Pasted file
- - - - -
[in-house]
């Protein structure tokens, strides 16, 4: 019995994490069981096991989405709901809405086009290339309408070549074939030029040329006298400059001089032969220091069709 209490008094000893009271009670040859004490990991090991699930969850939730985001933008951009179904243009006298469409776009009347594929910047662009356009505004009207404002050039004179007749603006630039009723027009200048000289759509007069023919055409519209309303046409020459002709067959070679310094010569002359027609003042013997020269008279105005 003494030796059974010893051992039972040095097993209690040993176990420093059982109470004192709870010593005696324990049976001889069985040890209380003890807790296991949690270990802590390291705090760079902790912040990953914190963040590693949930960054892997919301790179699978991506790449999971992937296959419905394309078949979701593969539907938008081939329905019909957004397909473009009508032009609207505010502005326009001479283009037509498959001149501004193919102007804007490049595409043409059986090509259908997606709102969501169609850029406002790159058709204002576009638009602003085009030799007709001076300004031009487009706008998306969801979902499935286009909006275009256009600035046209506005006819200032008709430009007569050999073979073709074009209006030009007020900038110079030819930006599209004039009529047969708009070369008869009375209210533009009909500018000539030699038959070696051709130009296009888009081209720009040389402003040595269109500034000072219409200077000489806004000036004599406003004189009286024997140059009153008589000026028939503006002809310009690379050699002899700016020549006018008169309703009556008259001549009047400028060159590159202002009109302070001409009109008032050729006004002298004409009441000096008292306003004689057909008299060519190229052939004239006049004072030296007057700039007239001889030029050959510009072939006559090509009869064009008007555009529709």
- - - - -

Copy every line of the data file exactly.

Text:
[in-house]
């Protein structure tokens, strides 16, 4: 019995994490069981096991989405709901809405086009290339309408070549074939030029040329006298400059001089032969220091069709 209490008094000893009271009670040859004490990991090991699930969850939730985001933008951009179904243009006298469409776009009347594929910047662009356009505004009207404002050039004179007749603006630039009723027009200048000289759509007069023919055409519209309303046409020459002709067959070679310094010569002359027609003042013997020269008279105005 003494030796059974010893051992039972040095097993209690040993176990420093059982109470004192709870010593005696324990049976001889069985040890209380003890807790296991949690270990802590390291705090760079902790912040990953914190963040590693949930960054892997919301790179699978991506790449999971992937296959419905394309078949979701593969539907938008081939329905019909957004397909473009009508032009609207505010502005326009001479283009037509498959001149501004193919102007804007490049595409043409059986090509259908997606709102969501169609850029406002790159058709204002576009638009602003085009030799007709001076300004031009487009706008998306969801979902499935286009909006275009256009600035046209506005006819200032008709430009007569050999073979073709074009209006030009007020900038110079030819930006599209004039009529047969708009070369008869009375209210533009009909500018000539030699038959070696051709130009296009888009081209720009040389402003040595269109500034000072219409200077000489806004000036004599406003004189009286024997140059009153008589000026028939503006002809310009690379050699002899700016020549006018008169309703009556008259001549009047400028060159590159202002009109302070001409009109008032050729006004002298004409009441000096008292306003004689057909008299060519190229052939004239006049004072030296007057700039007239001889030029050959510009072939006559090509009869064009008007555009529709």